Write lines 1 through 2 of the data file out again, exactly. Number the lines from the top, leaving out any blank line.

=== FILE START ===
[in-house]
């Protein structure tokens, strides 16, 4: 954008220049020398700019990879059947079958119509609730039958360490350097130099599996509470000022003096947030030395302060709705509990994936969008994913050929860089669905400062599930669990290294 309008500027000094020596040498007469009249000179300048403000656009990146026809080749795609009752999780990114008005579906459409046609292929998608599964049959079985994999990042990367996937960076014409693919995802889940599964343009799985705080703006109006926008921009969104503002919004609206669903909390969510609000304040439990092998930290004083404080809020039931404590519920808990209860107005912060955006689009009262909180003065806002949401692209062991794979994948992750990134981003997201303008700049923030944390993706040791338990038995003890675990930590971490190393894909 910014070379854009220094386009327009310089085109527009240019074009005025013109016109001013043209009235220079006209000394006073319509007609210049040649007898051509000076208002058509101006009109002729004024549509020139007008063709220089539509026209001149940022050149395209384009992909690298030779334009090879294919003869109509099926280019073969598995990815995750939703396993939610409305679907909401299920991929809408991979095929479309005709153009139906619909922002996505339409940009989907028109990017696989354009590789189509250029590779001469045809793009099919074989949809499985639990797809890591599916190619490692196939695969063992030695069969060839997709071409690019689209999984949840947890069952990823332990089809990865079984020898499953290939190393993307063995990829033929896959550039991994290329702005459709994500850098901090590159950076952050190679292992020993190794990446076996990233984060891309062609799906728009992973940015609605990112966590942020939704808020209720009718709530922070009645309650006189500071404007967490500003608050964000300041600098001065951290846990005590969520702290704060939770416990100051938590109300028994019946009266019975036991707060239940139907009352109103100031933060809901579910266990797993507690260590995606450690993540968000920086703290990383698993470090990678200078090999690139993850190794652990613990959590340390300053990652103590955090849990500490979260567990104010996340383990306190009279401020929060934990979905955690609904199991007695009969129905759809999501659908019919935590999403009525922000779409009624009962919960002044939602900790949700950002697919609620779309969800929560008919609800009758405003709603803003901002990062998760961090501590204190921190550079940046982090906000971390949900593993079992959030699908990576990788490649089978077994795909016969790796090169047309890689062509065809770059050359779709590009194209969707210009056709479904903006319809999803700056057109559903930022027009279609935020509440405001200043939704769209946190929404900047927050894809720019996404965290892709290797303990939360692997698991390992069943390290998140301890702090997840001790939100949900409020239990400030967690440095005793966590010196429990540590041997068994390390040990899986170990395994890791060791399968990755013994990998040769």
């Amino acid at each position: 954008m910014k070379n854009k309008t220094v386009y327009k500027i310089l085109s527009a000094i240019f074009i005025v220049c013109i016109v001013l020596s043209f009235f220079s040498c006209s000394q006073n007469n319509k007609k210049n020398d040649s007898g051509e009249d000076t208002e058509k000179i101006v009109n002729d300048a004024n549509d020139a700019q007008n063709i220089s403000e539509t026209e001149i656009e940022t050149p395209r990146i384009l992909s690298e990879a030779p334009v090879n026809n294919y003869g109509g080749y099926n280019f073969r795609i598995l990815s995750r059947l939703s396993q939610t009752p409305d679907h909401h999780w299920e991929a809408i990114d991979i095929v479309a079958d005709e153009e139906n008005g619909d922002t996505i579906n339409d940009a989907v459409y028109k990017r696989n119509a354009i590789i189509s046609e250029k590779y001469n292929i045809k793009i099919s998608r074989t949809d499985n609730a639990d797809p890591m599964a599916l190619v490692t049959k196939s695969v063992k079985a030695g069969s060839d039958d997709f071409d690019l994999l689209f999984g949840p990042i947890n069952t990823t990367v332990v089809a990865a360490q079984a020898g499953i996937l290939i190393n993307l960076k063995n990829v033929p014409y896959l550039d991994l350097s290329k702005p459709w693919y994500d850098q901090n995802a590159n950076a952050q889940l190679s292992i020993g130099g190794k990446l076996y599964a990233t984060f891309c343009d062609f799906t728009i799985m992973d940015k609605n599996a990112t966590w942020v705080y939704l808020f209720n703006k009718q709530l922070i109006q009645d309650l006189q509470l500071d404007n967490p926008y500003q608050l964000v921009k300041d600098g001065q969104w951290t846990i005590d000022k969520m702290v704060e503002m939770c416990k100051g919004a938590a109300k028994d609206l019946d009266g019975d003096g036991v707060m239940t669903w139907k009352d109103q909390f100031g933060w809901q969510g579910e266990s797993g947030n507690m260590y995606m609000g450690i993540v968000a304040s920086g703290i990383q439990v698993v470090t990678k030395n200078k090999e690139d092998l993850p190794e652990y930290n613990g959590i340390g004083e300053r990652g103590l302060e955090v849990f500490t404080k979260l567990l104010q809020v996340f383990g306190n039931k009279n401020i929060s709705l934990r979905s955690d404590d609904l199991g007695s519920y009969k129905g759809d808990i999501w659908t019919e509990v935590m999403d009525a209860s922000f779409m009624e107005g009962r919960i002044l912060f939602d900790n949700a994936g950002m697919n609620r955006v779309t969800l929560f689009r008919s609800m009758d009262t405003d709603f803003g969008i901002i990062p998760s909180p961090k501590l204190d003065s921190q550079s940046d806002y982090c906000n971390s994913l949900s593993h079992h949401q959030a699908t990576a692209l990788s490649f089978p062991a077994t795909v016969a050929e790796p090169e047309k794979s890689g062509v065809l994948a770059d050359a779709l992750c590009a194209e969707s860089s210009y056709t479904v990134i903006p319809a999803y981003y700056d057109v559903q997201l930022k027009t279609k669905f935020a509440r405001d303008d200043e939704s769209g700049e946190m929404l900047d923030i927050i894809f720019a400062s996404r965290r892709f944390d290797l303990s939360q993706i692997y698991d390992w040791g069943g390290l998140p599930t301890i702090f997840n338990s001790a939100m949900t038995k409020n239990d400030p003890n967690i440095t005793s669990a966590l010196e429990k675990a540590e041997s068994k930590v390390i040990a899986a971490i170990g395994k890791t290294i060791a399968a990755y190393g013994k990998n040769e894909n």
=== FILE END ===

[in-house]
């Protein structure tokens, strides 16, 4: 954008220049020398700019990879059947079958119509609730039958360490350097130099599996509470000022003096947030030395302060709705509990994936969008994913050929860089669905400062599930669990290294 309008500027000094020596040498007469009249000179300048403000656009990146026809080749795609009752999780990114008005579906459409046609292929998608599964049959079985994999990042990367996937960076014409693919995802889940599964343009799985705080703006109006926008921009969104503002919004609206669903909390969510609000304040439990092998930290004083404080809020039931404590519920808990209860107005912060955006689009009262909180003065806002949401692209062991794979994948992750990134981003997201303008700049923030944390993706040791338990038995003890675990930590971490190393894909 910014070379854009220094386009327009310089085109527009240019074009005025013109016109001013043209009235220079006209000394006073319509007609210049040649007898051509000076208002058509101006009109002729004024549509020139007008063709220089539509026209001149940022050149395209384009992909690298030779334009090879294919003869109509099926280019073969598995990815995750939703396993939610409305679907909401299920991929809408991979095929479309005709153009139906619909922002996505339409940009989907028109990017696989354009590789189509250029590779001469045809793009099919074989949809499985639990797809890591599916190619490692196939695969063992030695069969060839997709071409690019689209999984949840947890069952990823332990089809990865079984020898499953290939190393993307063995990829033929896959550039991994290329702005459709994500850098901090590159950076952050190679292992020993190794990446076996990233984060891309062609799906728009992973940015609605990112966590942020939704808020209720009718709530922070009645309650006189500071404007967490500003608050964000300041600098001065951290846990005590969520702290704060939770416990100051938590109300028994019946009266019975036991707060239940139907009352109103100031933060809901579910266990797993507690260590995606450690993540968000920086703290990383698993470090990678200078090999690139993850190794652990613990959590340390300053990652103590955090849990500490979260567990104010996340383990306190009279401020929060934990979905955690609904199991007695009969129905759809999501659908019919935590999403009525922000779409009624009962919960002044939602900790949700950002697919609620779309969800929560008919609800009758405003709603803003901002990062998760961090501590204190921190550079940046982090906000971390949900593993079992959030699908990576990788490649089978077994795909016969790796090169047309890689062509065809770059050359779709590009194209969707210009056709479904903006319809999803700056057109559903930022027009279609935020509440405001200043939704769209946190929404900047927050894809720019996404965290892709290797303990939360692997698991390992069943390290998140301890702090997840001790939100949900409020239990400030967690440095005793966590010196429990540590041997068994390390040990899986170990395994890791060791399968990755013994990998040769």